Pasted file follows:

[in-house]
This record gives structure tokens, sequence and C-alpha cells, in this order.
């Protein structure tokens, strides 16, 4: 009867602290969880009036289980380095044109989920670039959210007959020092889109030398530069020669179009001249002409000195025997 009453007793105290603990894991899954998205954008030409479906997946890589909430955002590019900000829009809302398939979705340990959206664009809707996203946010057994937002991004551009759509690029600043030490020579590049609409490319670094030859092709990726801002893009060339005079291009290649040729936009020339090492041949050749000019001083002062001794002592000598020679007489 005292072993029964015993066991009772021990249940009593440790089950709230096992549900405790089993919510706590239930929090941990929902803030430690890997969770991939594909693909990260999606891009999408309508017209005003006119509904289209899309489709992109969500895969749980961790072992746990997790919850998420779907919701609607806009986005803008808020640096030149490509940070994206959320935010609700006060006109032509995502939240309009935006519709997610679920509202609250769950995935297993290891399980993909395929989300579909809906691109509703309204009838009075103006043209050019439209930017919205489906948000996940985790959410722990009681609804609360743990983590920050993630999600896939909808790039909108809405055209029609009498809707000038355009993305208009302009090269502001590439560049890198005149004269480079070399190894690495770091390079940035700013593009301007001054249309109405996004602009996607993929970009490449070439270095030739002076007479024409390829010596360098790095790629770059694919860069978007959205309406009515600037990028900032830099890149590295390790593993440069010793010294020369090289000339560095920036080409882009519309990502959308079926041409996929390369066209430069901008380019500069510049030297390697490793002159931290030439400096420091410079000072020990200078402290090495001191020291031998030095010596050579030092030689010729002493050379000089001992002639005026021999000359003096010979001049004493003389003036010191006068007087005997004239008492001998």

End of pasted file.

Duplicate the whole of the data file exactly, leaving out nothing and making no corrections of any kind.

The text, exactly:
[in-house]
This record gives structure tokens, sequence and C-alpha cells, in this order.
């Protein structure tokens, strides 16, 4: 009867602290969880009036289980380095044109989920670039959210007959020092889109030398530069020669179009001249002409000195025997 009453007793105290603990894991899954998205954008030409479906997946890589909430955002590019900000829009809302398939979705340990959206664009809707996203946010057994937002991004551009759509690029600043030490020579590049609409490319670094030859092709990726801002893009060339005079291009290649040729936009020339090492041949050749000019001083002062001794002592000598020679007489 005292072993029964015993066991009772021990249940009593440790089950709230096992549900405790089993919510706590239930929090941990929902803030430690890997969770991939594909693909990260999606891009999408309508017209005003006119509904289209899309489709992109969500895969749980961790072992746990997790919850998420779907919701609607806009986005803008808020640096030149490509940070994206959320935010609700006060006109032509995502939240309009935006519709997610679920509202609250769950995935297993290891399980993909395929989300579909809906691109509703309204009838009075103006043209050019439209930017919205489906948000996940985790959410722990009681609804609360743990983590920050993630999600896939909808790039909108809405055209029609009498809707000038355009993305208009302009090269502001590439560049890198005149004269480079070399190894690495770091390079940035700013593009301007001054249309109405996004602009996607993929970009490449070439270095030739002076007479024409390829010596360098790095790629770059694919860069978007959205309406009515600037990028900032830099890149590295390790593993440069010793010294020369090289000339560095920036080409882009519309990502959308079926041409996929390369066209430069901008380019500069510049030297390697490793002159931290030439400096420091410079000072020990200078402290090495001191020291031998030095010596050579030092030689010729002493050379000089001992002639005026021999000359003096010979001049004493003389003036010191006068007087005997004239008492001998």